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  • I know it’s a first paragraph, but one of my favorite firsts is from OLD MAN’S WAR, by John Scalzi: “I did two things on my 75th birthday. I visited my wife’s grave. Then I joined the army.”

    The first part is what you expect 75-year-old to do–the 2nd, not so much! That sense of surprise just makes you keep reading.

  • John Dewey Nakamura Remy

    I love studying great first lines! Thanks for this post.

    Here are my two favorite opening lines:

    “Lolita, light of my life, fire of my loins. My sin, my soul. Lo-lee-ta: the tip of the tongue taking a trip of three steps down the palate to tap, at three, on the teeth. Lo. Lee. Ta.” (Lolita, Vladimir Nabokov)

    “Many years later, as he faced the firing squad, Colonel Aureliano Buendía was to remember that distant afternoon when his father took him to discover ice.” (One Hundred Years of Solitude, Gabriel Garcia Marquez)

  • I’m a big fan of the opening of the prologue from The Stars My Destination by Alfred Bester:

    This was a Golden Age, a time of high adventure, rich living, and hard dying…but nobody thought so. This was a future of fortune and theft, pillage and rapine, culture and vice…but nobody admitted it. This was an age of extremes, a fascinating century of freaks…but nobody loved it.

    And the first line of the novel proper is also worthy of
    calling out:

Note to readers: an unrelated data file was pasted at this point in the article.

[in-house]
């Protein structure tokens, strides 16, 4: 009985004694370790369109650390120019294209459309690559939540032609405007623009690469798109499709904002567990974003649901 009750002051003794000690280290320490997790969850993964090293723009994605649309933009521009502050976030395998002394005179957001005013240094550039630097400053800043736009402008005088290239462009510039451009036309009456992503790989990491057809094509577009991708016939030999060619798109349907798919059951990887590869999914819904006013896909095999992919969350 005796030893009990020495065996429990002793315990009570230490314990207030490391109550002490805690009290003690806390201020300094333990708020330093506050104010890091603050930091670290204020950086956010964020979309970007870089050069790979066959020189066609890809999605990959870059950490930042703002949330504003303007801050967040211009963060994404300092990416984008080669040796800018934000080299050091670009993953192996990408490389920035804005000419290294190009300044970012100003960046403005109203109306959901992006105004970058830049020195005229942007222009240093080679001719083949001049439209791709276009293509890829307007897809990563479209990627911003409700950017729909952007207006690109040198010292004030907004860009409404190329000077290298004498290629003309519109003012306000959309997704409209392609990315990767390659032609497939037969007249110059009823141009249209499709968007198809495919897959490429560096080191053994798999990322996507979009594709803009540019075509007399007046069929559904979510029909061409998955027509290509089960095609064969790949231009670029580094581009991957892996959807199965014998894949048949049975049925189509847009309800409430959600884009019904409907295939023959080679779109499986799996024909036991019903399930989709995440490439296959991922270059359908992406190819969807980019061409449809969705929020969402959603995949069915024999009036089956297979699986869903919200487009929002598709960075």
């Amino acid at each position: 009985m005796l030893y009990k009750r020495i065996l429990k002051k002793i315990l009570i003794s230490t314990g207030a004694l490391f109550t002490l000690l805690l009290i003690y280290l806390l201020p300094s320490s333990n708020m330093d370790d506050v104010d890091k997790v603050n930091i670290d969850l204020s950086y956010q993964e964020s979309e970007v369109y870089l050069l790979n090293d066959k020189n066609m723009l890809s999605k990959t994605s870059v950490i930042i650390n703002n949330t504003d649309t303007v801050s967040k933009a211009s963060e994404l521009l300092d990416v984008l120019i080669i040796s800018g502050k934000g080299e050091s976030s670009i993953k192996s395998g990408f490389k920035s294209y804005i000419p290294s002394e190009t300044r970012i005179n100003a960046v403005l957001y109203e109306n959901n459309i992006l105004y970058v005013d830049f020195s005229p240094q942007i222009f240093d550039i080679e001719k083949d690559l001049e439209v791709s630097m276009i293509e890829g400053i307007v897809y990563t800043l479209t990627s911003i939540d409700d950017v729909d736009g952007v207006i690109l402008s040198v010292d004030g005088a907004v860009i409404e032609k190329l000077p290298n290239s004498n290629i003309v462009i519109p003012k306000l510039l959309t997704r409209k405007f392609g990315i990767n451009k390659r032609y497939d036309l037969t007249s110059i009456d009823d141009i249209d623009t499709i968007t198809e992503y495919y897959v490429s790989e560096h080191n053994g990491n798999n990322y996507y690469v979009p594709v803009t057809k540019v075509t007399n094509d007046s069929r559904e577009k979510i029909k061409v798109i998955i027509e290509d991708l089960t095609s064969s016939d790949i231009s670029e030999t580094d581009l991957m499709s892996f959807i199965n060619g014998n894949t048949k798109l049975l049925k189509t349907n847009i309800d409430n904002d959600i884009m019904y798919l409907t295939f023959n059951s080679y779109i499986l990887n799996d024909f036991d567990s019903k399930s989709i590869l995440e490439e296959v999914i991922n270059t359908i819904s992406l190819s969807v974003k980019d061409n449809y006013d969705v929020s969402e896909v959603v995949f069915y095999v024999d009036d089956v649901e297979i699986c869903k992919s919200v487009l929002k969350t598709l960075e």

He was one hundred and seventy days dying and not yet dead.

  • Matt Bone

    “Mother died today. Or maybe yesterday, I don’t know.” – Camus, The Outsider

  • “If I had cared to live, I would have died”

    –Silverlock, John Myers Myers.

  • Calvin

    “The sky was the color of a television, tuned to a dead channel”
    from Neuromancer by William Gibson

    “The assassin came in and ordered waffles.”
    Unknown book and author. I read this as a teenager and this line never left my head. I have not seen the book since. Anyone remember that first line?

    • cljohnston108

      Very close, but it’s actually…
      “The sky above the port was the color of television, tuned to a dead channel.”

  • Erika Holt

    Those are some great first lines/paragraphs–thanks for chiming in!

  • Tucker

    The other awesome thing about Watership Down is that the last line ends with “…where the primroses were still in bloom.”

    My favorite? “The author assures the reader that he will not have to die if he reads this book, as did the user of the 1691 edition, when The Khazar Dictionary still had its first scribe.” –Milorad Pavic, Dictionary of the Khazars

    • Erika Holt

      That *is* awesome! Thanks for pointing that out! And for sharing that first line. 🙂